A Toxic Company – most dangerous employer in America

KennedyValve.jpgYou may think your working conditions are bad, but be thankful you are not working for McWane Inc., one of America’s largest privately owned corporations, and one of the nation’s most persistent violators of workplace safety and environmental laws.

In the U.S., since 1995, they’ve been guilty of more than 400 health and safety violations in workplaces they own in 10 states. Since 1995, 4,600 workers have been injured in their foundries and 9 have died.

You might wonder how the McWane family, which is known in Birmingham, Alabama, for its quiet generosity, can justify such callous and inhumane business practices. The company’s managers call it the McWane way, otherwise referred to as Disciplined Management.

This term, disciplined management, is eerily reminiscent of German treatment of slave labor during the Second World War. It is what happens when there is an extreme concentration on financial results with no thought for the real costs in human lives and damage to the environment.

In the last decade, many American corporations have been cutting costs, laying off workers and pressing those who remain to labor harder, longer and more efficiently. But top federal and state regulators say McWane has taken this idea to the extreme. Describing the company’s business, they use the words “lawless” and “rogue.”

McWane’s disciplined management also embraces falsification of documents, lying to inspectors, intimidation of workers, and hiding evidence of criminal behavior according to a recent federal indictment.

The McWane story was documented by the CBC in January 2003 and by a series in the New York Yimes in January 2003, yet the abuses continue.

Update: Here is the Pulitzer Prize winning article: Deaths on the Job, Slaps on the Wrist

Just a few days ago, five executives of a McWane foundry in Trenton, NJ were indicted for conspiring to violate workplace safety and environmental laws..

McWane companies manufacture cast iron pipes and various components for municipal, commercial and residential water and waste-disposal services. Their operating revenues are estimated to be worth between US$1.5 and $2 billion a year.

The accounts of working conditions at their plants are chilling and they have been repeatedly fined, but they have managed to evade any corrective action since 1995. They are well-connected, well-represented, and show no sign of changing. A recent statement by a lawyer for McWane, the former Whitewater prosecutor Robert Ray, typifies this attitude:

“While this is a difficult day and a disappointing day for the company,” he added, “the company also knows that it is now in a position to move forward and get through this process.”

A quote by another McWane attorney bears this out:

“Son,” said N. Lee Cooper, past president of the American Bar Association and founding partner of the Birmingham law firm that has long represented the family’s corporate interests, “the McWanes haven’t talked in a hundred years, and they aren’t about to start now.”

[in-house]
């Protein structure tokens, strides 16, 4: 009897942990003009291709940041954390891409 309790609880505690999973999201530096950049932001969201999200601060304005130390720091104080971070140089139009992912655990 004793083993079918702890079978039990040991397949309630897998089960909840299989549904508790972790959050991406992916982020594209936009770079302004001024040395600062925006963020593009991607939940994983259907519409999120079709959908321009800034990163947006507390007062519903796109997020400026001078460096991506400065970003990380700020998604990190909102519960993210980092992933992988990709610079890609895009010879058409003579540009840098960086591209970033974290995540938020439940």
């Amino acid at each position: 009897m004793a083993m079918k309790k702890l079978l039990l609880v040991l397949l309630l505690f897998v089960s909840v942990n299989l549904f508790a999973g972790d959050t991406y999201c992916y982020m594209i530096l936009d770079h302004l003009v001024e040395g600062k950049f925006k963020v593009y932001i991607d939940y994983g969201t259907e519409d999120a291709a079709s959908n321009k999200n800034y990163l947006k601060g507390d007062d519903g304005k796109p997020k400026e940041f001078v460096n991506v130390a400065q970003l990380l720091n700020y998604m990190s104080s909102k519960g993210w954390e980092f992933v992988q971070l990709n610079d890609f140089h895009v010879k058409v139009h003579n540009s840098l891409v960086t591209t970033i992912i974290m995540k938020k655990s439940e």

The worker’s plight might best summed up by this simple image. After a worker’s death at Kennedy Valve, a McWane foundry in Elmira, co-workers expressed their desperation with bumper stickers that read, PRAY FOR ME, I WORK AT KENNEDY VALVE

With the prevailing management attitude at McWade, they will need many prayers.

Company spokesmen say that McWane remains committed to making all of its plants “model facilities for the 21st century.” I suggest you take that with a grain of salt. Be skeptical, very skeptical.


While browsing for other references to toxic companies, I found this article, Danger:Toxic Company, by Alan Webber in an old issue of Fast Company. This article, although written about high tech organizations, mighty apply equally well to McWade Inc. The significant difference is that the article assumes that employees can quit. McWade exploits those who have no other source of employment.

The article quotes Jeffrey Pfeiffer, the author of The Human Equation: Building Profits by Putting People First (Harvard Business School Press, 1998). According to Jeffrey Pfeffer, when it comes to the link between people and profits, companies get exactly what they deserve.

Companies that treat their people right get enormous dividends: high rates of productivity, low rates of turnover. Companies that treat their people poorly experience the opposite — and end up complaining about the death of loyalty and the dearth of talent. These are “toxic workplaces,” according to Pfeffer.

There is a lot more to this article and it is a worthwhile read for any manager.

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0 Responses to A Toxic Company – most dangerous employer in America

  1. fletch says:

    Unfortunately, I believe this type of behavior is the rule in corporate America rather than the exception. My personal experience with this behavior is with UnumProvident, the nation’s largest disability insurer. The most common mistake made by those seeking to change these corporations for the better is assuming that mere exposure to the masses through the media will produce results. It will not. In general, the public is as desensititized, cold, and callous as the corporations unless it affects them personally. The only hope for change is with the threat of and actual criminal prosecution, which isn’t going to happen but in the rarest and most extreme situations. We need a thousand Eliot Spitzers.

  2. oldcatman says:

    …..if we had a ‘statue’ of capitalism, I suspect it would be like ‘lady justice’..blindfolded! We can’t straighten up